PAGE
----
Task force says home rule would bring government closer to people

August 27, 2003|by TARA REILLY

The Washington County Commissioners are considering a proposal to change the county's form of government from commission to a type of home rule, a move that would give the County Commissioners more power to pass local laws.

The proposal was made by a task force created by the Hagerstown-Washington County Chamber of Commerce, the League of Women Voters of Washington County and the Greater Hagerstown Committee. The group held meetings last year.

Members of the group told the commissioners Tuesday night that switching to code home rule would bring local government closer to the people and lessen the commissioners' dependency on the Maryland General Assembly.


It also would speed up the adoption process of local laws.

Commissioner John C. Munson said it would take a lot to convince him to support such a change.

"I think the way it is now, there's a better balance of power," Munson said. "I don't think I'd ever vote for this."

The League asked the commissioners in February to support the code home rule form of government by allowing the referendum on the November 2004 general election ballot.

Under state law, the commissioners would have to pass a resolution stating they support the code home rule form of government. That resolution would go to the Election Board for certification, and then the referendum would be placed on the ballot.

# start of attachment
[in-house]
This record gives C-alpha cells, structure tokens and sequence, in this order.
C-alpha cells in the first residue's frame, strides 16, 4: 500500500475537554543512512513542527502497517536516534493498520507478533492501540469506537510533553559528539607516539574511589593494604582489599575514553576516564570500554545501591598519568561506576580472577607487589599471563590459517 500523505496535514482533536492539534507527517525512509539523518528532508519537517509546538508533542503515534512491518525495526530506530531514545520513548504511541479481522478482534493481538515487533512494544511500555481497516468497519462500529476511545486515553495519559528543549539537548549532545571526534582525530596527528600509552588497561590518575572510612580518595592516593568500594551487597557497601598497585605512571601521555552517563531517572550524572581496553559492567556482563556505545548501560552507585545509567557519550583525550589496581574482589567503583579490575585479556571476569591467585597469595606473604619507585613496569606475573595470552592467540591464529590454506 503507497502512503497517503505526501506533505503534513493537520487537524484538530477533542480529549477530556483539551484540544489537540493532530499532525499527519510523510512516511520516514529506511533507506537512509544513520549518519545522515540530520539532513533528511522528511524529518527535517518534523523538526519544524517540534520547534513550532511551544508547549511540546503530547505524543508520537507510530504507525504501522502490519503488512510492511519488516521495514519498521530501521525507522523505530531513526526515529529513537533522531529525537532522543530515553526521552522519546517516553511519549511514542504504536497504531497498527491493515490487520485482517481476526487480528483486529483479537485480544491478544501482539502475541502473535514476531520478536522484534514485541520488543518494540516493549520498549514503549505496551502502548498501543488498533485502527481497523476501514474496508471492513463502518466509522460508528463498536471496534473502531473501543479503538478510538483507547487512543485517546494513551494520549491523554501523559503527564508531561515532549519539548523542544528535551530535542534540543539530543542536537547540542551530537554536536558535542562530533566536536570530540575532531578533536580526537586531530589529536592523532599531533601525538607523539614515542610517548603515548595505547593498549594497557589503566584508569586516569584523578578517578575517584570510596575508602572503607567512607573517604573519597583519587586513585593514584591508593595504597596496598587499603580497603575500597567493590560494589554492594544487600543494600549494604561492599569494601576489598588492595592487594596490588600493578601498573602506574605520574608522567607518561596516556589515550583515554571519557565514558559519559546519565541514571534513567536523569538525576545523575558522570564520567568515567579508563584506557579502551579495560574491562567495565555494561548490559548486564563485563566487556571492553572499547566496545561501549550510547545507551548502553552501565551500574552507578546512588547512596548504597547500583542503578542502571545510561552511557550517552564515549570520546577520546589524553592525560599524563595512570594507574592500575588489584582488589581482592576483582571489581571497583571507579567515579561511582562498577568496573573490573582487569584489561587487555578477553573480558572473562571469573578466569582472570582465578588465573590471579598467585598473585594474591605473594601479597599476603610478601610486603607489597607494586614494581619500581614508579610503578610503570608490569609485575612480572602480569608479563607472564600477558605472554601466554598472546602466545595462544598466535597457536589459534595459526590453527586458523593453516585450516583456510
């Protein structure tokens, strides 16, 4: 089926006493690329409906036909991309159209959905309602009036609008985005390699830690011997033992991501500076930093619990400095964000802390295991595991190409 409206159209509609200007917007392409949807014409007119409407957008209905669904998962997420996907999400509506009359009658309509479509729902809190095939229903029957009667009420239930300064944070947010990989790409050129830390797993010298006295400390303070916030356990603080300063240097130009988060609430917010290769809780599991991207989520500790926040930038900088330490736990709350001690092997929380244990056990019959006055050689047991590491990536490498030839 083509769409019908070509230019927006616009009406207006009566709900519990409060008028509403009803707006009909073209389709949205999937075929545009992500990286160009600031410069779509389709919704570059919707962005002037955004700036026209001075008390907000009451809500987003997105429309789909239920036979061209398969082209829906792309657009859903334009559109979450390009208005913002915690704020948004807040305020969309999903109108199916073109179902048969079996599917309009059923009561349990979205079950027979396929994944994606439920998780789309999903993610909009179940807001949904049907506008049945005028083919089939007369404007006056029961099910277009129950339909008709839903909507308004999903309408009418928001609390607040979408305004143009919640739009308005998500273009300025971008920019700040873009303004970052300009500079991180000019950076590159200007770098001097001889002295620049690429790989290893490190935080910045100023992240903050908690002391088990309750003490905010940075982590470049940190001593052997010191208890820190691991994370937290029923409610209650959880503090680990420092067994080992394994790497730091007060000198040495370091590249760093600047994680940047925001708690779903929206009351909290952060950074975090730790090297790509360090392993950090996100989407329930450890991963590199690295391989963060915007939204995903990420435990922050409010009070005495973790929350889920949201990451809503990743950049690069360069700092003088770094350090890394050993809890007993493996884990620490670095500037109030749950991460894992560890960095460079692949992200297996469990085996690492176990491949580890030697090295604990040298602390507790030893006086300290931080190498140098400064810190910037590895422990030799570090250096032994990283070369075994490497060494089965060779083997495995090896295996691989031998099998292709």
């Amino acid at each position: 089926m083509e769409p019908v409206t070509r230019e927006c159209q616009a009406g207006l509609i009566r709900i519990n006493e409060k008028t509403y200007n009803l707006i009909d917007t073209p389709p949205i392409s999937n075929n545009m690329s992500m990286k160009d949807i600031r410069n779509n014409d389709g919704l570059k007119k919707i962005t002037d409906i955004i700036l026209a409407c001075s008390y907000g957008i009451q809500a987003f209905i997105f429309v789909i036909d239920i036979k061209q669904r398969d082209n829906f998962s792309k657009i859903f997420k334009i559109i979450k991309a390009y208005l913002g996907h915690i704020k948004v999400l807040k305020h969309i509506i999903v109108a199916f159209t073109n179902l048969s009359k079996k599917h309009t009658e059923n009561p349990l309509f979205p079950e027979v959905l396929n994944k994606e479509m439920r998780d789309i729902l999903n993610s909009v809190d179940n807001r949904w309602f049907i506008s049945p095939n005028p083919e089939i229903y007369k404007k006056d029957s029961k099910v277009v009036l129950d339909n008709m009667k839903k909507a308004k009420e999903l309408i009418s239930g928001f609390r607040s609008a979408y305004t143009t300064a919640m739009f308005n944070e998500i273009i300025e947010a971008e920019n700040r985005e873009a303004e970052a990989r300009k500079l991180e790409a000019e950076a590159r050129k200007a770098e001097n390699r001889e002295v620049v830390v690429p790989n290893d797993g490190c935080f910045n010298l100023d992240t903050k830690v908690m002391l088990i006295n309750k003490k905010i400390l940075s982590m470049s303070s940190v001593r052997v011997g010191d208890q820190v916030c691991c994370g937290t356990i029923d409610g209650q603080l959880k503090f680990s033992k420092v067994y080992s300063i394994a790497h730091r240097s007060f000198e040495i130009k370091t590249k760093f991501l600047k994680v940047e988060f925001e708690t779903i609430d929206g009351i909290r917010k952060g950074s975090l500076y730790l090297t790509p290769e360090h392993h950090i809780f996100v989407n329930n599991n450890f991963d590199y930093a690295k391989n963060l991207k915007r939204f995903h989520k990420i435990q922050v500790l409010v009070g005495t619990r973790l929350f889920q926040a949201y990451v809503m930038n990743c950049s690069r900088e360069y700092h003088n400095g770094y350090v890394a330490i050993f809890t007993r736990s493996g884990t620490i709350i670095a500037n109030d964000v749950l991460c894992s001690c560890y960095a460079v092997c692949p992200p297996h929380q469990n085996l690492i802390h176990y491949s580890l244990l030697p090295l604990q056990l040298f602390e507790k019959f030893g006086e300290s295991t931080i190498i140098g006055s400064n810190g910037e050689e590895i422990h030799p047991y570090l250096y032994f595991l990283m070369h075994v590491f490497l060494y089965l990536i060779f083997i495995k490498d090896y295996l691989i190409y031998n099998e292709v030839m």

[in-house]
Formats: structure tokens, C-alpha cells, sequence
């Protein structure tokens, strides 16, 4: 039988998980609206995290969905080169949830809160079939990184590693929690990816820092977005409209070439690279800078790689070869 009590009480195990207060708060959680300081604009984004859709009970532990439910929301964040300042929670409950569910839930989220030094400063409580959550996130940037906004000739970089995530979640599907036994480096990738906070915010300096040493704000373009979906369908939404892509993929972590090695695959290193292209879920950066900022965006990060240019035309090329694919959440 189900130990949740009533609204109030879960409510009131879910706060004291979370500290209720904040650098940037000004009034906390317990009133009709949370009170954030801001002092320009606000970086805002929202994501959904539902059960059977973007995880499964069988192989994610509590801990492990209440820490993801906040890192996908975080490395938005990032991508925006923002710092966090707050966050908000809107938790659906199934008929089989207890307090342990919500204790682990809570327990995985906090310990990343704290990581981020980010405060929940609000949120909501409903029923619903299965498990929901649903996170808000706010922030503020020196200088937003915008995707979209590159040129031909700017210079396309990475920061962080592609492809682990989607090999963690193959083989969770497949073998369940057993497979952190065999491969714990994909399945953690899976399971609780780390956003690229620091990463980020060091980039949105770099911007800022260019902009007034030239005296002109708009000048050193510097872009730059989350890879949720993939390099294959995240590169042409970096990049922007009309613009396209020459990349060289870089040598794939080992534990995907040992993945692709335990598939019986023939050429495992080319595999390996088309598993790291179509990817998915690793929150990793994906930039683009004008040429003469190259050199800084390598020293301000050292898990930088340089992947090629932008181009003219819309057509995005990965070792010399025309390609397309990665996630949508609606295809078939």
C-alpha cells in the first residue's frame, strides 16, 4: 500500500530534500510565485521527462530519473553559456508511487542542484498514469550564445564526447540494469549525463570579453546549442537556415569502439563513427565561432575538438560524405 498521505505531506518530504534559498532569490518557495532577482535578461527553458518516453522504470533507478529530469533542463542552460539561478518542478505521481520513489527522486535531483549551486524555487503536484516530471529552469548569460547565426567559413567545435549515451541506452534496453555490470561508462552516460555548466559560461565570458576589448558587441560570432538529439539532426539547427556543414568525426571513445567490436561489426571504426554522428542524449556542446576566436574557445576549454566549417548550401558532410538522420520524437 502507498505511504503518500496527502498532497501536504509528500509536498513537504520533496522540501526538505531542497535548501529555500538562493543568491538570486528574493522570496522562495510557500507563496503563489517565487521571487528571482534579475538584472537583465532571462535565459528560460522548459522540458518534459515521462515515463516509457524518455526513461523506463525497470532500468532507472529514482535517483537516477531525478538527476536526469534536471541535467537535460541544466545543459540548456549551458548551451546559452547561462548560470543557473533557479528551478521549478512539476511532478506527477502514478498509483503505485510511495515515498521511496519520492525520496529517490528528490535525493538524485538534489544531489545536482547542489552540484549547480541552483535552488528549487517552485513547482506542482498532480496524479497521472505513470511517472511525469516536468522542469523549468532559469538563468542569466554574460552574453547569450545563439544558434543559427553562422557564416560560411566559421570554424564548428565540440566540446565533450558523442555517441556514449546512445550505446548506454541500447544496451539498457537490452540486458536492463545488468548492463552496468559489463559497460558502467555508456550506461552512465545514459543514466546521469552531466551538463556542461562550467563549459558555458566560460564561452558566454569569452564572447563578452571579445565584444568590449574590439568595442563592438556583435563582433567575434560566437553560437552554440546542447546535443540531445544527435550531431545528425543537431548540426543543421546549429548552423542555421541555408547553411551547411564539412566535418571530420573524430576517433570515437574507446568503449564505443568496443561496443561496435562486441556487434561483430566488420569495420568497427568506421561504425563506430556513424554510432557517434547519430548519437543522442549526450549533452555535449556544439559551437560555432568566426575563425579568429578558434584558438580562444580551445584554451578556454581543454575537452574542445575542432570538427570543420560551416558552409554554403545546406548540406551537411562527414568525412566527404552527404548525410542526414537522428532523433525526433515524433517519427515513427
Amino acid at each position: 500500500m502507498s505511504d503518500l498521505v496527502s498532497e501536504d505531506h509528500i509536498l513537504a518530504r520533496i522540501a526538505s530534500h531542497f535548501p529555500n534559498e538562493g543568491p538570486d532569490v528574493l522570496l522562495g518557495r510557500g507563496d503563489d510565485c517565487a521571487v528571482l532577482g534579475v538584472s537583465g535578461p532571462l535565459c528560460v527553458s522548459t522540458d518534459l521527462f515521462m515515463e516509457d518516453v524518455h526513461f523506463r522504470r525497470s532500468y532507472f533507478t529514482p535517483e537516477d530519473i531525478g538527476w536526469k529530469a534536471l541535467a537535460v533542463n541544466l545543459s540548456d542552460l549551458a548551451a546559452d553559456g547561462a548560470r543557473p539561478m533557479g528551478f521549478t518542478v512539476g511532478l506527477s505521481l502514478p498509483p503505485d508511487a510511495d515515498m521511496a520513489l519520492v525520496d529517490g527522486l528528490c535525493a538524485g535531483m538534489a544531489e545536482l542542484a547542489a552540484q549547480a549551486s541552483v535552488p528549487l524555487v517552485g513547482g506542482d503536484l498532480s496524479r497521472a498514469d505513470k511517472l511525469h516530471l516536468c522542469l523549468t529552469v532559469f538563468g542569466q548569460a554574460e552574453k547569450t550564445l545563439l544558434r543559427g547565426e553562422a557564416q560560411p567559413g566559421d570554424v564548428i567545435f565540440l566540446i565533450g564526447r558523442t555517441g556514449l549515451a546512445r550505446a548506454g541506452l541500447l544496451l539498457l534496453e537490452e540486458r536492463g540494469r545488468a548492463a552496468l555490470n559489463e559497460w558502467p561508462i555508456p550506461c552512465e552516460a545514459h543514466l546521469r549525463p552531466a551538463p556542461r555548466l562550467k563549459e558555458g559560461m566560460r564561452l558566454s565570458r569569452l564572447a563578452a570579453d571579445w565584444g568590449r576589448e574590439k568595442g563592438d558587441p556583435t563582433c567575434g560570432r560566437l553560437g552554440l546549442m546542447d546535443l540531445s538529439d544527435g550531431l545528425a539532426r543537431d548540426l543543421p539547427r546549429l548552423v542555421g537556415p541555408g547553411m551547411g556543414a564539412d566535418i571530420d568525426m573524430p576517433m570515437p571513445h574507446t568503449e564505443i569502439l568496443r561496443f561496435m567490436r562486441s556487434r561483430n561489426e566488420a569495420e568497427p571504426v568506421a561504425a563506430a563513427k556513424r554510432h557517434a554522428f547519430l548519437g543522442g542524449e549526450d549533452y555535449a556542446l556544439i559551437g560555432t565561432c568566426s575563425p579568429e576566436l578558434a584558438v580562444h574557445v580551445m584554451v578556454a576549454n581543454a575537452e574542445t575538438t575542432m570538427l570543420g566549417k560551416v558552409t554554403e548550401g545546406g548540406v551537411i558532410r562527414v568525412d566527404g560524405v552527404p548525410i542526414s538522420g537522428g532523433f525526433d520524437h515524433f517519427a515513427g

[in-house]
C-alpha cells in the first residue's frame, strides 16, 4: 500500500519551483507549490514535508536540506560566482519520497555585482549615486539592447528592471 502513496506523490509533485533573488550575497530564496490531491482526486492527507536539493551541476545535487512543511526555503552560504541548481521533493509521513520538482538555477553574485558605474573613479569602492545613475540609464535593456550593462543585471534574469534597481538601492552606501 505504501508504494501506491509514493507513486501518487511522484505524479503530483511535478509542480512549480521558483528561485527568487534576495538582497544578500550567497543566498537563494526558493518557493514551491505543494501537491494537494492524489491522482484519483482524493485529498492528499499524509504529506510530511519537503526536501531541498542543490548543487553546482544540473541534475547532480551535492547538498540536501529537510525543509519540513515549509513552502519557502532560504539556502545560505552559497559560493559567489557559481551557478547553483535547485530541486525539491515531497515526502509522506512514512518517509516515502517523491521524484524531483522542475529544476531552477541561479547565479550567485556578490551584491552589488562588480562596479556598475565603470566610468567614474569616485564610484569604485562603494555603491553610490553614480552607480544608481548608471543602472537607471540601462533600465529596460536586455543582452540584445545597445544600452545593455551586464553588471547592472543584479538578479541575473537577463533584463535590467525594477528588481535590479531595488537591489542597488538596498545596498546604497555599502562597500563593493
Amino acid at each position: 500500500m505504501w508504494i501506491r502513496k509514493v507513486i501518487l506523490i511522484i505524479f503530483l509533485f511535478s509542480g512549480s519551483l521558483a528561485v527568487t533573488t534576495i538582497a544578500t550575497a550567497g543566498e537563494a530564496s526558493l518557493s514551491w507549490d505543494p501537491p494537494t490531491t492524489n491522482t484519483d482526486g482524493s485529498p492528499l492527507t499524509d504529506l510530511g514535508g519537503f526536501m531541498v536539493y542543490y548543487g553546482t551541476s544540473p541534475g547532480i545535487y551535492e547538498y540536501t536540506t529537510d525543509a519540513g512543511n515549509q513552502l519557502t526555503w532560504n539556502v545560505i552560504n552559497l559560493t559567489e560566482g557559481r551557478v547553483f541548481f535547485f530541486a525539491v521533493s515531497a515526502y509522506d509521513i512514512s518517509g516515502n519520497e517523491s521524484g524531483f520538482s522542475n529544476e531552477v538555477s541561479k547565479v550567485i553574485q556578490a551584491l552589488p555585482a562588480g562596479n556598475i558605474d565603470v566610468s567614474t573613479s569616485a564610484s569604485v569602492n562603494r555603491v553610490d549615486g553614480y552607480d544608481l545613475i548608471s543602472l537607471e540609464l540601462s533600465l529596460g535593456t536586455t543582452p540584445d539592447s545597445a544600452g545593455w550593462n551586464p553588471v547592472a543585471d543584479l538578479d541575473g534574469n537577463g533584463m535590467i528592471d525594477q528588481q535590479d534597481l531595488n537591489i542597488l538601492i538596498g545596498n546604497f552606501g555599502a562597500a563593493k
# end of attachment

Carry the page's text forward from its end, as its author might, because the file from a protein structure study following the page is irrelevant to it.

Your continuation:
There are three types of government in Maryland: Code home rule, charter home rule and commission.

Washington County has a commission form of government, which means the county relies on the local delegation to the Maryland General Assembly to pass local laws. The duties of the commissioners are defined by the state.

A code home rule government would give the commissioners the power to enact, amend or repeal a public local law through a resolution, according to state law. They could not enact any new tax, license fee or franchise tax without General Assembly approval.

Laws proposed by the commissioners under code home rule would be subject to voter referendum.

A charter home rule government does not need state authority to create laws or levy new taxes, and the powers and duties of the commissioners are defined by a county charter.

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